Democratic presidential candidate Bernie Sanders insists, “We’re going to do better than people think.” I agree.
Granted, a 73-year-old socialist (he prefers the western European term “democratic socialist”) is a long shot to wrest the ’16 nomination from Hillary Clinton. But he’s a skilled rhetorician who can make her life miserable for the next 14 months, like a gnat buzzing her ear. Sanders – 24 years on Capitol Hill, prominent on social media and cable yakfests – has a long-established following, especially among upscale white liberals who are weary of the Clintons and wary of Hillary’s Wall Street ties. He’s the antithesis of the packaged candidate, whereas Hillary is consultant-heavy and perpetually being repackaged.
Only 8.8 percent of Democrats support Sanders, but that’s enough to put him in play. He raised $1.5 million in his first 24 hours as an official candidate, which is more than what Ted Cruz or Rand Paul or Marco Rubio tallied in their initial forays. And he’s outspokenly specific on issues where Clinton is vague. He wants to kill the Keystone pipeline (she won’t say); he wants to expand Social Security (she won’t say); he wants to kill the Trans-Pacific trade pact (she sorta supports it); he wants to hike the federal minimum wage to $15 an hour (she wants a hike, but won’t name an amount); he rails against “the billionaire class” (she doesn’t talk that way); and his call for campaign finance reform is buttressed in practice by small-donor fundraising (her call for reform is contradicted by her vacuuming of big donors).
In short, Sanders can be the Bulworth of the Democratic race. I’m referring to the 1998 movie where Warren Beatty played Senator Jay Billington Bulworth, a politician so fed up with the system that he went rogue and told impolitic truths. And Sanders is such an underdog that he can afford to wing it and say whatever comes into his tousled head. For instance, his jab at Hillary the other day:
“When you hustle money (from fat cats), you sit in restaurants where you’re spending – I don’t know what they spend – hundreds of dollars for dinner and so forth. That’s the world that you’re accustomed to, and that’s the world view that you adopt. You’re not worrying about a kid three blocks away from here whose mom can’t afford to feed him. . . . That type of wealth has the potential to isolate you from the reality of the world. . . . Hillary Clinton is part of the establishment.”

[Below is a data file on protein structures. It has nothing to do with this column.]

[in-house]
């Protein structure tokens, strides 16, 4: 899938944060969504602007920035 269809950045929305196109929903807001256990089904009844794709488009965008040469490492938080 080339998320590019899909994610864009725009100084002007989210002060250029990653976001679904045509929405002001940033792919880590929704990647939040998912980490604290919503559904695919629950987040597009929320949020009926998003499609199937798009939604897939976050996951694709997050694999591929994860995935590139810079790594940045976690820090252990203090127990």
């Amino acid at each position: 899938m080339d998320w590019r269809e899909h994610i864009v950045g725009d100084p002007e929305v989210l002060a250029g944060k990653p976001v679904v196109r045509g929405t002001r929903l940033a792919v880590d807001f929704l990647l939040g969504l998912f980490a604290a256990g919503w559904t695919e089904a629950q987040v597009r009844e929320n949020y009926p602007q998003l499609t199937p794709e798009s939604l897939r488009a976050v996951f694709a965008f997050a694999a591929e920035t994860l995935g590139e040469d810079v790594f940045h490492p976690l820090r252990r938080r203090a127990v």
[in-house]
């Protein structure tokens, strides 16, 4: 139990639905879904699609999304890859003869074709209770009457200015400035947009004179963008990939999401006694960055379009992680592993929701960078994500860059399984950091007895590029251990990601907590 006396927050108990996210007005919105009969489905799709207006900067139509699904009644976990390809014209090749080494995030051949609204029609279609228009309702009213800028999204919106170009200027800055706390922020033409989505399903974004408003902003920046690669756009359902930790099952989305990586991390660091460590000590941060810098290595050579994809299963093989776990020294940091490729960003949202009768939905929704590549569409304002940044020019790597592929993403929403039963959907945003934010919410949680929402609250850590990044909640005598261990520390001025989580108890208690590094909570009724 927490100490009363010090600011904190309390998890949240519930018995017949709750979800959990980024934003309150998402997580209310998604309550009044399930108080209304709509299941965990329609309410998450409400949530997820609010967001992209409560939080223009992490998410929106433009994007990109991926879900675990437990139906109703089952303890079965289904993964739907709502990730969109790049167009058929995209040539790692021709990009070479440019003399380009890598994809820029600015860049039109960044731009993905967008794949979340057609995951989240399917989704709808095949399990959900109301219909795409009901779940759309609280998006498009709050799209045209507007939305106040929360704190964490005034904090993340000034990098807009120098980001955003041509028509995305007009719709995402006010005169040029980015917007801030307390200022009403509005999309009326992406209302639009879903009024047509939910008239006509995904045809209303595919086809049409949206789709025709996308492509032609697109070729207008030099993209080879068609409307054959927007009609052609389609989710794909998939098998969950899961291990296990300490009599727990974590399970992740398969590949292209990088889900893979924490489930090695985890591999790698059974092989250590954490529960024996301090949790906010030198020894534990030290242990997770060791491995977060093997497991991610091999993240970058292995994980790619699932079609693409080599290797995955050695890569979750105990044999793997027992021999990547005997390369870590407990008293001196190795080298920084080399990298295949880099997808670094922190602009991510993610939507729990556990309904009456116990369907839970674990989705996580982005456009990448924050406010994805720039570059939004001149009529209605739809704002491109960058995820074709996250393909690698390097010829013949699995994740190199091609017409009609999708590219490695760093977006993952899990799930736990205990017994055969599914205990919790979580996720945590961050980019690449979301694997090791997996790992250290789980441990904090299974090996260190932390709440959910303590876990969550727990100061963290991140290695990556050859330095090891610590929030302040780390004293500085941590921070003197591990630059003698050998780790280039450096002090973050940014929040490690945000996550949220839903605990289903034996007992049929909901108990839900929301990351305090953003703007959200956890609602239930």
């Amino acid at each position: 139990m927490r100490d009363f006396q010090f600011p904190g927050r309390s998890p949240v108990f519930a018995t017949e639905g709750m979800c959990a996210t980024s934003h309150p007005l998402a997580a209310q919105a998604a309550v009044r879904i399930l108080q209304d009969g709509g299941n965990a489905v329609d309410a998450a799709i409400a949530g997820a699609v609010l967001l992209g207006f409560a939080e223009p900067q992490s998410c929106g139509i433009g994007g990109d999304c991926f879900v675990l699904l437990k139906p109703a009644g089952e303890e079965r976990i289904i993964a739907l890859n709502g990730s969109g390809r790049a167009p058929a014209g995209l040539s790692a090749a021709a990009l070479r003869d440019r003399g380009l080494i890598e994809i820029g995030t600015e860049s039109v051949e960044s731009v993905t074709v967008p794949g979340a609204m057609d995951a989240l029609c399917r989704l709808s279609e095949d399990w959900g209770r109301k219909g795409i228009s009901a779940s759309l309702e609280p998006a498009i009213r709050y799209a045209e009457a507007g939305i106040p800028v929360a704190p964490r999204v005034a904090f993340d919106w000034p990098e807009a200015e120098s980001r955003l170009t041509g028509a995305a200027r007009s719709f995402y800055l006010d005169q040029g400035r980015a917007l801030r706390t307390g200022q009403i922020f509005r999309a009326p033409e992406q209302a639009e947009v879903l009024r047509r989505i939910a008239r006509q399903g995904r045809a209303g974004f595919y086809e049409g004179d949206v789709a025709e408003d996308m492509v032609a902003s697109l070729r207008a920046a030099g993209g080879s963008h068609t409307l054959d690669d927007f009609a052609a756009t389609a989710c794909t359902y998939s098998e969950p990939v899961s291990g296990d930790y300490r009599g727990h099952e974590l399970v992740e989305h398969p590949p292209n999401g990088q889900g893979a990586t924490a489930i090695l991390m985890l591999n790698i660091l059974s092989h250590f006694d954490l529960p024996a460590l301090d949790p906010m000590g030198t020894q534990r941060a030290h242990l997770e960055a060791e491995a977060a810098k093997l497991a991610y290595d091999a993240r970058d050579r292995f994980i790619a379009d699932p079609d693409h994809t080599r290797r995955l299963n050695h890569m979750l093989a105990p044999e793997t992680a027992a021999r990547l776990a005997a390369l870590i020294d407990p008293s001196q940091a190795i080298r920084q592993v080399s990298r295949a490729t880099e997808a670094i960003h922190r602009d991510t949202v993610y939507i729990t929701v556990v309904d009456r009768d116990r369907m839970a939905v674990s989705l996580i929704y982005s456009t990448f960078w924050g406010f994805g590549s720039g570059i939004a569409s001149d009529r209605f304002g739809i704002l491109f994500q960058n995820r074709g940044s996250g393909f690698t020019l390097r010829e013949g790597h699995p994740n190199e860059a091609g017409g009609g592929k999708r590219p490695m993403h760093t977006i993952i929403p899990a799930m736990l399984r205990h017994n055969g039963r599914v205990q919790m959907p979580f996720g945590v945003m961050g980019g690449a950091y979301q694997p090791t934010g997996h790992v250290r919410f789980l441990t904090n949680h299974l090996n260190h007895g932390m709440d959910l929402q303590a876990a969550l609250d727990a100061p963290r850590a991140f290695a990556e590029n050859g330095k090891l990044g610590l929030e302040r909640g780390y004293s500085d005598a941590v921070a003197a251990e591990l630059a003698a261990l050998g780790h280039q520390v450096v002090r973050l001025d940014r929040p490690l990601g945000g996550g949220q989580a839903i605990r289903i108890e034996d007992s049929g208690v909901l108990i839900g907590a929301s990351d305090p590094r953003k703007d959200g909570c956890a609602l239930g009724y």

Bottom line: Bernie Sanders – unlike Martin O’Malley, the ex-Maryland governor who has to build a constituency from scratch – could be the catch basin for Hillary skeptics. If he performs well in the six scheduled debates, he could easily draw a sizeable number of protest votes in the early primaries from Democrats who are restive about (a) Hillary’s emails, (b) her speaking fees, (c) her family foundation, (d) her non-specificity on issues, (e) her husband’s influence, whatever.
And the earliest primaries are in Iowa and New Hampshire – small states where you don’t need a bucket of money, small states where retail politicking is most important, the kind of politicking that Sanders has long since mastered in small-state Vermont.
If Sanders gains traction as the un-Hillary, if Clinton wins the early primaries by margins that seem underwhelming…well, we all know what happens next. The press narrative becomes “Hillary is vulnerable,” and Democratic insiders start angsting about the race.
But let’s not get too carried away. Sanders draws only a slice of the Democratic electorate (mostly white upscale liberals), with scant crossover appeal to blacks and Hispanics. Also, over time, Hillary will co-opt many of Sanders’ positions, she’ll vastly outspend him in the big-state contests, and by next summer she’ll reel in most of the wary Dems. (After casting protest votes for Sanders, they’ll eventually aim their ire at the GOP.) Sanders may well arrive at the convention with a few hundred delegates, but in the end we’ll likely get some semblance of party peace.
Still, there are reports from Team Hillary that the campaign is “frightened” by the Sanders challenge – “not that he would win the nomination, but that he could damage her with the activist base by challenging her on core progressive positions in debates and make her look like a centrist or corporatist.” In the short run at least, their fears are totally legit.
By the way, here’s the latest from talking fraud Ted Cruz:
Back in 2013, he voted against federal aid for Sandy victims. In his view, hurting Jersey residents didn’t deserve to get help from the D.C. socialists: “This bill is symptomatic of a larger problem in Washington – an addiction to spending money we do not have. The United States Senate should not be in the business of exploiting victims of natural disasters,” yetta yetta.
But now – as Stevie Ray Vaughn used to sing – there’s flooding down in Texas. And suddenly, Cruz is veritably begging the socialists for money: “Democrats and Republicans in the congressional delegation will stand as one in support of the federal government meeting its statutory obligations to provide the relief to help the Texans who are hurting.”